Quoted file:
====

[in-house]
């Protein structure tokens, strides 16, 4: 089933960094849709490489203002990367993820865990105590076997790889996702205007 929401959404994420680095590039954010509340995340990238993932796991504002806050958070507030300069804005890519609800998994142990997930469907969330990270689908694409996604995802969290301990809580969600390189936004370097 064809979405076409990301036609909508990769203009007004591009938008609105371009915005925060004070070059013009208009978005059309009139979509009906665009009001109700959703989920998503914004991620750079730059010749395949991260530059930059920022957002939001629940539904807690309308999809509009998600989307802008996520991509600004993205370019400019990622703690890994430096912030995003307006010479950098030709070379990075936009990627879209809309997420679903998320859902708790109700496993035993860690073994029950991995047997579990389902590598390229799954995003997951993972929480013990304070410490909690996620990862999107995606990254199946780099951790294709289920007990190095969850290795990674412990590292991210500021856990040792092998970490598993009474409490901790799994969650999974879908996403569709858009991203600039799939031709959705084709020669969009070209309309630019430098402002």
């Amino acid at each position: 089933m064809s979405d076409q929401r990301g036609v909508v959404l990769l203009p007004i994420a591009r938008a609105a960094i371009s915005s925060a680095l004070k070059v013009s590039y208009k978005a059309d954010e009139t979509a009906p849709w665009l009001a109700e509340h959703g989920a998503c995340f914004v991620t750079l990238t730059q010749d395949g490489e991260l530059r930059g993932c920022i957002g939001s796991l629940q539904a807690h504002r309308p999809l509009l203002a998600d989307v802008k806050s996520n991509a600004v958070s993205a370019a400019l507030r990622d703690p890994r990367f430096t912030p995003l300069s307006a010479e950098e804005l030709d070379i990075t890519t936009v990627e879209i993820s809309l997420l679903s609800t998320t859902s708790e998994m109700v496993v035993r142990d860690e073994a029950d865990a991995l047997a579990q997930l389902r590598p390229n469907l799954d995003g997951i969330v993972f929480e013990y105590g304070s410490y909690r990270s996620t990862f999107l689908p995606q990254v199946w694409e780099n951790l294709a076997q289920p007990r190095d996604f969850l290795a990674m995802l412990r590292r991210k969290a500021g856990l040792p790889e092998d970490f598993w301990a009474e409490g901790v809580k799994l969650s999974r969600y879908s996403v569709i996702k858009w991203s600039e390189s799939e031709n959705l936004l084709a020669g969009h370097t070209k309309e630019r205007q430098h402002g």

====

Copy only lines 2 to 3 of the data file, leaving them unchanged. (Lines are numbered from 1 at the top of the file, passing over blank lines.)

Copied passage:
């Protein structure tokens, strides 16, 4: 089933960094849709490489203002990367993820865990105590076997790889996702205007 929401959404994420680095590039954010509340995340990238993932796991504002806050958070507030300069804005890519609800998994142990997930469907969330990270689908694409996604995802969290301990809580969600390189936004370097 064809979405076409990301036609909508990769203009007004591009938008609105371009915005925060004070070059013009208009978005059309009139979509009906665009009001109700959703989920998503914004991620750079730059010749395949991260530059930059920022957002939001629940539904807690309308999809509009998600989307802008996520991509600004993205370019400019990622703690890994430096912030995003307006010479950098030709070379990075936009990627879209809309997420679903998320859902708790109700496993035993860690073994029950991995047997579990389902590598390229799954995003997951993972929480013990304070410490909690996620990862999107995606990254199946780099951790294709289920007990190095969850290795990674412990590292991210500021856990040792092998970490598993009474409490901790799994969650999974879908996403569709858009991203600039799939031709959705084709020669969009070209309309630019430098402002």
């Amino acid at each position: 089933m064809s979405d076409q929401r990301g036609v909508v959404l990769l203009p007004i994420a591009r938008a609105a960094i371009s915005s925060a680095l004070k070059v013009s590039y208009k978005a059309d954010e009139t979509a009906p849709w665009l009001a109700e509340h959703g989920a998503c995340f914004v991620t750079l990238t730059q010749d395949g490489e991260l530059r930059g993932c920022i957002g939001s796991l629940q539904a807690h504002r309308p999809l509009l203002a998600d989307v802008k806050s996520n991509a600004v958070s993205a370019a400019l507030r990622d703690p890994r990367f430096t912030p995003l300069s307006a010479e950098e804005l030709d070379i990075t890519t936009v990627e879209i993820s809309l997420l679903s609800t998320t859902s708790e998994m109700v496993v035993r142990d860690e073994a029950d865990a991995l047997a579990q997930l389902r590598p390229n469907l799954d995003g997951i969330v993972f929480e013990y105590g304070s410490y909690r990270s996620t990862f999107l689908p995606q990254v199946w694409e780099n951790l294709a076997q289920p007990r190095d996604f969850l290795a990674m995802l412990r590292r991210k969290a500021g856990l040792p790889e092998d970490f598993w301990a009474e409490g901790v809580k799994l969650s999974r969600y879908s996403v569709i996702k858009w991203s600039e390189s799939e031709n959705l936004l084709a020669g969009h370097t070209k309309e630019r205007q430098h402002g």